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TitleStart multiple threads in VB.NET
DescriptionThis example shows how to start multiple threads in VB.NET.
Keywordsthread, multi-threading, SyncLock, asynchronous, threading
When the user clicks the Start Thread button, the program creates a new Counter object. It then creates a Thread, initializing it to execute the Counter's Run method.

The program sets the Thread's IsBackground property to True so it will automatically stop when the program's main thread stops. If you don't do this, the Thread will keep running until its Run method exits (which it never does so it would run until it reached an overflow problem).

The program calls the Thread's Start method to make it run. The user can click this button several times to start different Threads.

Imports System.Threading
' This value is incremented by all threads.
Public Value As Integer = 0

Private Sub btnStartThread_Click(ByVal sender As _
    System.Object, ByVal e As System.EventArgs) Handles _
    ' Make a new counter object.
    Static thread_num As Integer = 0
    Dim new_counter As New Counter(Me, thread_num)
    thread_num += 1

    ' Make a thread to run the object's Run method.
    Dim counter_thread As New Thread(AddressOf _

    ' Make this a background thread so it automatically
    ' aborts when the main program stops.
    counter_thread.IsBackground = True

    ' Start the thread.
End Sub
A Counter object displays its name and a count in the Debug window. The count comes from the form's Value variable.

The Run method enters an infinite loop. It sleeps for 1 second and then uses a SyncLock statement to get a lock on the form. This doesn't do anything to the form, it just means no other thread can lock the form object until we release the lock. To see why this is important, suppose the form's Value variable holds the value 1. Then suppose two threads are running and both enter this section of code at approximately the same time and follow this sequence of events:

  • Object 1 increments the form's Value property to 2.
  • Object 2 increments the form's Value property to 3.
  • Object 1 displays the form's Value property 3.
  • Object 2 displays the form's Value property 3.

Instead of displaying the value 2 and then 3, both of the threads display the value 3.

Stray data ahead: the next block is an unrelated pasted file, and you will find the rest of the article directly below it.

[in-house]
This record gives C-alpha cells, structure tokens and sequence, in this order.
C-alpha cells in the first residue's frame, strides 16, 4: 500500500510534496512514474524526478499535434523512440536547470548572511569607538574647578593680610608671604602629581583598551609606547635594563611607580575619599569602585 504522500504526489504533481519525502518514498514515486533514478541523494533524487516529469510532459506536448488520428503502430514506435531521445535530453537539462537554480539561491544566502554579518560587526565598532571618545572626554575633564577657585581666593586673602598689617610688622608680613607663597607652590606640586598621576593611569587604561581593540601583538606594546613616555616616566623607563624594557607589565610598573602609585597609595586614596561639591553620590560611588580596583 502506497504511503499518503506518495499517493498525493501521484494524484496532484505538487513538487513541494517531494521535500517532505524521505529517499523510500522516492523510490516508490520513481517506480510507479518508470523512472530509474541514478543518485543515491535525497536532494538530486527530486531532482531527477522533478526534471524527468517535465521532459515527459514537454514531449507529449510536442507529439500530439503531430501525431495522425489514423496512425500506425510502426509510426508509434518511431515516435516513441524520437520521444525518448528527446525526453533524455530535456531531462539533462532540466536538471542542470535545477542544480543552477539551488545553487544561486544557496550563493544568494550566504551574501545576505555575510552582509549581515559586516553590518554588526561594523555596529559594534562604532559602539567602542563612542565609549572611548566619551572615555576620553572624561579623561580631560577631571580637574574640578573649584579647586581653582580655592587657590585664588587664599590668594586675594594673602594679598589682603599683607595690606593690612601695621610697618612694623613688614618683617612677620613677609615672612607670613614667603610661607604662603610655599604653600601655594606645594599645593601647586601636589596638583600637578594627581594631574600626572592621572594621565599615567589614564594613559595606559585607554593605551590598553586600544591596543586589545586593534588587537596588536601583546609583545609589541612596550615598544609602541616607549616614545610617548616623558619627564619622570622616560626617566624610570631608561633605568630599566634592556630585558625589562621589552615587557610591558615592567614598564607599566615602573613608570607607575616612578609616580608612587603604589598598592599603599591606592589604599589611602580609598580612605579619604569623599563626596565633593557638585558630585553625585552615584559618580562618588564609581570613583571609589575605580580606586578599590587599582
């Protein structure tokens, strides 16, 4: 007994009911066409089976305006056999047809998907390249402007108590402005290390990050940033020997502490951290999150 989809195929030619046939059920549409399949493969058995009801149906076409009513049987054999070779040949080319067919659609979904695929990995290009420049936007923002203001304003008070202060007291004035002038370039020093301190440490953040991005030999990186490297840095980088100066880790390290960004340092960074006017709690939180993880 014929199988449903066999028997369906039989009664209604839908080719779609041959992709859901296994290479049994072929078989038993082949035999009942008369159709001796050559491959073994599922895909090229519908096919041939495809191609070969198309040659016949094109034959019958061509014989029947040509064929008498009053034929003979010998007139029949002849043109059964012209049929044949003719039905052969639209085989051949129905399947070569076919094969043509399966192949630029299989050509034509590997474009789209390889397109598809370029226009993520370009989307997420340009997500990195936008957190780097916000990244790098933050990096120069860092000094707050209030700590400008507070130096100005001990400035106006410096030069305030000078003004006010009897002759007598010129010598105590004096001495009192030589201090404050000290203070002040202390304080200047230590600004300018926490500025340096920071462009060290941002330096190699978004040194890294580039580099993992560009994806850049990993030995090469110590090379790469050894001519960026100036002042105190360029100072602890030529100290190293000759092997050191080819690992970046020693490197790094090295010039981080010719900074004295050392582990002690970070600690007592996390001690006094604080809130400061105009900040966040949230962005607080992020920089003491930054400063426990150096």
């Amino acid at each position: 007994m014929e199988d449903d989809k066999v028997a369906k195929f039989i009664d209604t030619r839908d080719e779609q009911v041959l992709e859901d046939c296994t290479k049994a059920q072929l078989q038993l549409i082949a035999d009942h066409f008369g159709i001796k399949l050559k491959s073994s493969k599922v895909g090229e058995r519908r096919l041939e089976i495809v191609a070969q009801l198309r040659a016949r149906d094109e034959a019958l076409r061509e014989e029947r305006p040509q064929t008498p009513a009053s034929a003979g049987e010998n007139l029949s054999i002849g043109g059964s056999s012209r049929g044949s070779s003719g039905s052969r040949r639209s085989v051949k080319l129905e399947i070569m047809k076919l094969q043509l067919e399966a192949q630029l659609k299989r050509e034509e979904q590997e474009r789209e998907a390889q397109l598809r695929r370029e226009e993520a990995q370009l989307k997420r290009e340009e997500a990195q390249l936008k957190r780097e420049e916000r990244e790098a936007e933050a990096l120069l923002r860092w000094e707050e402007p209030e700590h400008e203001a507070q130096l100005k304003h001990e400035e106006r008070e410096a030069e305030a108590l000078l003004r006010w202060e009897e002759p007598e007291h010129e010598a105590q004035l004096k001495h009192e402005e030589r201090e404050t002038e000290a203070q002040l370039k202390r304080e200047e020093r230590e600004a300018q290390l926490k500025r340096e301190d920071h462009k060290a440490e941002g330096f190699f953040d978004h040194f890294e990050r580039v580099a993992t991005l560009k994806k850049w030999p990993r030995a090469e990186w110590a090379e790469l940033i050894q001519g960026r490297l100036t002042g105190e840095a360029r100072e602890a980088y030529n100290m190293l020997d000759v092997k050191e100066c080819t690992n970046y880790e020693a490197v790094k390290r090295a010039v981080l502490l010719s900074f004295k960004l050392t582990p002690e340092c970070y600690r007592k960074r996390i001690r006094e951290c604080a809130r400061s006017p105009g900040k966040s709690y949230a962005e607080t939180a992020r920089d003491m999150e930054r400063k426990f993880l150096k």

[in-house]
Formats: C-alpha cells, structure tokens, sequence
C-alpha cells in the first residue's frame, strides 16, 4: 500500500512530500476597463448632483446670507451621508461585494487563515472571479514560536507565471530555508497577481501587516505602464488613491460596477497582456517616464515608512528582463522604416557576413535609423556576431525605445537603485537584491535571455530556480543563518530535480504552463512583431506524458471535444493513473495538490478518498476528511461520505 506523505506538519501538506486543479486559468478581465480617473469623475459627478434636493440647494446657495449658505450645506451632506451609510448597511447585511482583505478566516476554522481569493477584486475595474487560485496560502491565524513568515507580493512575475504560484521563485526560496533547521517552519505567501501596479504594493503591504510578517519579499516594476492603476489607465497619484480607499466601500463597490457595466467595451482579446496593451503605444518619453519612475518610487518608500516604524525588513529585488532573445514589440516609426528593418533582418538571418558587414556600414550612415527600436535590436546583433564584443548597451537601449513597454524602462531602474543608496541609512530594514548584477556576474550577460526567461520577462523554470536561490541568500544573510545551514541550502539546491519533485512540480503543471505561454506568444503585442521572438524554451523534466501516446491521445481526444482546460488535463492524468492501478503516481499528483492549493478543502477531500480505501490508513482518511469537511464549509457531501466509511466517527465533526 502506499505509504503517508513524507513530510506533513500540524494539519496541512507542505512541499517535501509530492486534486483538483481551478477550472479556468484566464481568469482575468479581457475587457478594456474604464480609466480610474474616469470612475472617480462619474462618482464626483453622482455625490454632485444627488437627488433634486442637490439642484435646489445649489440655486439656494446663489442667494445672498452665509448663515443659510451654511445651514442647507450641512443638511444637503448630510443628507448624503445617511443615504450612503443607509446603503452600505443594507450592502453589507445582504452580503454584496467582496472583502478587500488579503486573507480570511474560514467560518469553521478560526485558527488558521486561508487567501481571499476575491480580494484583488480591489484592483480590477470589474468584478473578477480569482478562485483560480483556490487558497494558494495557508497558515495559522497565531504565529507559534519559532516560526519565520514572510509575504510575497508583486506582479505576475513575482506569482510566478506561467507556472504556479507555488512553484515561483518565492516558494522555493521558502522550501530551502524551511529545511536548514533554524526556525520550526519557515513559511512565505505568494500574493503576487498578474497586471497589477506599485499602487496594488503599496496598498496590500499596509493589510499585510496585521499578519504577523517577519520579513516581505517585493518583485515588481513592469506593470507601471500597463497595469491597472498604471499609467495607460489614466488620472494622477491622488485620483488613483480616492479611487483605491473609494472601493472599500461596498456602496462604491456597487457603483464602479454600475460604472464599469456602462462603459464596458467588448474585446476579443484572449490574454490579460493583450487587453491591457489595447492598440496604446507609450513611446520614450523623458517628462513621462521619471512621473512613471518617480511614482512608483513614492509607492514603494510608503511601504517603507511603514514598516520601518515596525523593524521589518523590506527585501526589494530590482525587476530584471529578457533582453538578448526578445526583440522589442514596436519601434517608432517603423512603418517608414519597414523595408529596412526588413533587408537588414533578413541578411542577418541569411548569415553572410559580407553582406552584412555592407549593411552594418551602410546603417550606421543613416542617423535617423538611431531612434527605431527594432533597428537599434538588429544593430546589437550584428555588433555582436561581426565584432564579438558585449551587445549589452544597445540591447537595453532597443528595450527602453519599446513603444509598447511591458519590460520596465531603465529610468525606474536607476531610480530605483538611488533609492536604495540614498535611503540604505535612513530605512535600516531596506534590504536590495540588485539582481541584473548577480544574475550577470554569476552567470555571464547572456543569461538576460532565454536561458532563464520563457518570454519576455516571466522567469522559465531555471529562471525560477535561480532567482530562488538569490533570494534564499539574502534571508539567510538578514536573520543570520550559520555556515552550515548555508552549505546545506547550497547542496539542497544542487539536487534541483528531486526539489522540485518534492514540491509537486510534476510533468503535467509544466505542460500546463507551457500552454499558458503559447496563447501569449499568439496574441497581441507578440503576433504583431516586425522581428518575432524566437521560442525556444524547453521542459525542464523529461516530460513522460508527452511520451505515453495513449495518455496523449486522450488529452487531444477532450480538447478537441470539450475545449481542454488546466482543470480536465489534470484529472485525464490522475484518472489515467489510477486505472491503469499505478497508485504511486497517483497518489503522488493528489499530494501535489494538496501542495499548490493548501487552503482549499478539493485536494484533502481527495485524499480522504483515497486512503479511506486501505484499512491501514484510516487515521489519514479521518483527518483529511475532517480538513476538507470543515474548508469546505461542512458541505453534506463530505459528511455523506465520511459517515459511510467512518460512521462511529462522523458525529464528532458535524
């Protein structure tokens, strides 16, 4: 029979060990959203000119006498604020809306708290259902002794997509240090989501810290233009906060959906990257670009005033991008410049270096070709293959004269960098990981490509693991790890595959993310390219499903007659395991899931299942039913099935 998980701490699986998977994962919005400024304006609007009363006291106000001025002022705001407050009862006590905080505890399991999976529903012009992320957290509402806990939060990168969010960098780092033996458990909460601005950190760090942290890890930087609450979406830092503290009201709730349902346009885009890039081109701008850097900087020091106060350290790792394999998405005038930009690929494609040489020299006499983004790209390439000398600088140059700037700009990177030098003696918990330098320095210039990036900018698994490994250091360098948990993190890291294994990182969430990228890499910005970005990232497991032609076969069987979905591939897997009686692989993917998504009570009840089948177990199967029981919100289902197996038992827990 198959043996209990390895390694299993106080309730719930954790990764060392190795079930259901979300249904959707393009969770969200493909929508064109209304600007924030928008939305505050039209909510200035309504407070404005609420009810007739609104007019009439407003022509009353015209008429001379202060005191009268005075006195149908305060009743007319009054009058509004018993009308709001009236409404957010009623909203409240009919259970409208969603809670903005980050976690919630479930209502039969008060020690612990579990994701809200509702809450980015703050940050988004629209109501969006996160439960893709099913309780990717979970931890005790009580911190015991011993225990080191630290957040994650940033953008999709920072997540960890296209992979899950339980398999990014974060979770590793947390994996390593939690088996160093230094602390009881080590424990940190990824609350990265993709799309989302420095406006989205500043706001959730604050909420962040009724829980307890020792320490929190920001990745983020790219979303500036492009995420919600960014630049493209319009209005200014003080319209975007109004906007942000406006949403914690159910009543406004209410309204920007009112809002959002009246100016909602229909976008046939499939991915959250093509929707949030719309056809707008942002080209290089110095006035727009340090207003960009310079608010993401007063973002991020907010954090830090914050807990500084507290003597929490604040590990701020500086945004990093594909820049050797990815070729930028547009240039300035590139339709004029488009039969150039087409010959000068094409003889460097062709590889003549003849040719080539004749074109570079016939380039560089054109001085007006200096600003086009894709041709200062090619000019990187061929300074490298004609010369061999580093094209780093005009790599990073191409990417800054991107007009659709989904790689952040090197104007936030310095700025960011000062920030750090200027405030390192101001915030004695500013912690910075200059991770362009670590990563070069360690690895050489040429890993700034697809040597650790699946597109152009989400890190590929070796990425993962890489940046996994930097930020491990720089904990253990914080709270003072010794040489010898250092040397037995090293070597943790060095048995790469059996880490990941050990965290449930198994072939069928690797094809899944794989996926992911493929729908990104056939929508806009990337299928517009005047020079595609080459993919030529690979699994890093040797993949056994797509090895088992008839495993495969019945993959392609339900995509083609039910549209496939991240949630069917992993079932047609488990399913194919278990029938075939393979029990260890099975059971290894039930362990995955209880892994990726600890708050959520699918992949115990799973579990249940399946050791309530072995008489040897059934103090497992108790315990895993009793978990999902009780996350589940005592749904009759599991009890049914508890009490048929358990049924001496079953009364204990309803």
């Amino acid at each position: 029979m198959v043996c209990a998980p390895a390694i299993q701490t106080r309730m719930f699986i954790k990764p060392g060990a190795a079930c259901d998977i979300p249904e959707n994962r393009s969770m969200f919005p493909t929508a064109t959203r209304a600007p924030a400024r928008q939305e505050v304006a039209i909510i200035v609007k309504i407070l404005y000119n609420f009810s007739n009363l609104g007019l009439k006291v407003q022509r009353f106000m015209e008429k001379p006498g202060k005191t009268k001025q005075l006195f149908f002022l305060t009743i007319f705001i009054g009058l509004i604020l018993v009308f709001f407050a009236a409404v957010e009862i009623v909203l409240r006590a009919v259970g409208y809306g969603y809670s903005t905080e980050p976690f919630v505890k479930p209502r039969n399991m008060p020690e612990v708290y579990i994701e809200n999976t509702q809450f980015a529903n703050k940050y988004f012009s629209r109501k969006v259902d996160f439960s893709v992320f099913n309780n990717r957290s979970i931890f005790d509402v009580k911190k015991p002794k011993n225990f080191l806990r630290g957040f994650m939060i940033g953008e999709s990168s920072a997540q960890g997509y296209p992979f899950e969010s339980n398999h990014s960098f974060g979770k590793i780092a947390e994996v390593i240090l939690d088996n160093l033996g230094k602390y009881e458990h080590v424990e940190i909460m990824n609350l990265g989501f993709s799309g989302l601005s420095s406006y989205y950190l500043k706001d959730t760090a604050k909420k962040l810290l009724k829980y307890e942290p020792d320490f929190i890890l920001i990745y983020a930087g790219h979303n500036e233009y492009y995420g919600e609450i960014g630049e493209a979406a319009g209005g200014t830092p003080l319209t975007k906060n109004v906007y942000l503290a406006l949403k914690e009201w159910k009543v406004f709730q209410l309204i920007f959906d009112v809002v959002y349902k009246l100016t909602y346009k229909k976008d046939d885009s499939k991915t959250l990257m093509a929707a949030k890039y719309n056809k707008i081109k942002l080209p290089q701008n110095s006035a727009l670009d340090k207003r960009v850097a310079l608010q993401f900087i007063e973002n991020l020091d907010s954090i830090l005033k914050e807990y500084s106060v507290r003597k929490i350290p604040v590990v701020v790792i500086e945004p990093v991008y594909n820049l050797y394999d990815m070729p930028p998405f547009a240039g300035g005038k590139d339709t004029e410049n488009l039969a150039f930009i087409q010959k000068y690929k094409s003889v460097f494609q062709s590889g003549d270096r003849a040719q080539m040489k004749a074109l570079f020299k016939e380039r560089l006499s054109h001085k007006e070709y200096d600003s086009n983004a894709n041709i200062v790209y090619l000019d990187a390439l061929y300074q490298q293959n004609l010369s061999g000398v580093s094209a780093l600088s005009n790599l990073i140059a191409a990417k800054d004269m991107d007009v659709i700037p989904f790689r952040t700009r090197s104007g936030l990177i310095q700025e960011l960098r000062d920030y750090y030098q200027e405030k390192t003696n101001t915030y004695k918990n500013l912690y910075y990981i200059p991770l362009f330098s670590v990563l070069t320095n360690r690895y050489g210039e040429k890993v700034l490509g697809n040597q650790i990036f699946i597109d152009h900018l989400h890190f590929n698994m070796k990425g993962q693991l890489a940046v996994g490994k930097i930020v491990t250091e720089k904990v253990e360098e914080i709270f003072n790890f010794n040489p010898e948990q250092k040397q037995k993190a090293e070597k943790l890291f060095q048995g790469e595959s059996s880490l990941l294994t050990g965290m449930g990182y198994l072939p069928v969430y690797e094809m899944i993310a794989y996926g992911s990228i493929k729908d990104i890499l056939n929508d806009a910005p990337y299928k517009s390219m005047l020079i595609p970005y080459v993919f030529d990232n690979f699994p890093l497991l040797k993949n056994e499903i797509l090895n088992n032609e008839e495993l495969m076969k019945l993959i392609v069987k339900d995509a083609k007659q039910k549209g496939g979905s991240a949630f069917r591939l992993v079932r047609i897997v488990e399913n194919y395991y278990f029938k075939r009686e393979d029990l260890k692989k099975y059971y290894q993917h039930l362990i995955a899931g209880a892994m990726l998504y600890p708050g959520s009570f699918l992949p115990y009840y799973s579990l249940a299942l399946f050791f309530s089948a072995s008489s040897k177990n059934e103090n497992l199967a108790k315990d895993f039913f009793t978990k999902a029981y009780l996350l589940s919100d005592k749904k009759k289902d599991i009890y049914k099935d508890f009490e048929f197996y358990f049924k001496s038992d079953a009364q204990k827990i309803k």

After it locks the form object, the Counter increments Value and displays the new value in the Output window. It then uses the End SyncLock statement to release its lock.

If another thread reaches its SyncLock statement while this object holds a lock on the form, the second object waits until the lock is released.

' This class's Run method displays a count in the Output
' window.
Public Class Counter
    ' The form that owns the Value variable.
    Private m_MyForm As Form1

    ' This counter's number.
    Private m_Number As Integer

    Public Sub New(ByVal my_form As Form1, ByVal my_number _
        As Integer)
        m_MyForm = my_form
        m_Number = my_number
    End Sub

    ' Count off seconds in the Output window.
    Public Sub Run()
                ' Wait 1 second.

                ' Lock the form object. This doesn't do
                ' anything
                ' to the form, it just means no other
                ' thread can
                ' lock the form object until we release the
                ' lock.
                ' That means a thread can update
                ' m_MyForm.Value
                ' and then display its value without
                ' interference.
                SyncLock m_MyForm
                    ' Increment the form's Value.
                    m_MyForm.Value += 1

                    ' Write the value.
                    Debug.WriteLine(m_Number & ": " & _
                End SyncLock
        Catch ex As Exception
            ' An unexpected error.
            Debug.WriteLine("Unexpected error in thread " & _
                m_Number & vbCrLf & ex.Message)
        End Try
    End Sub
End Class
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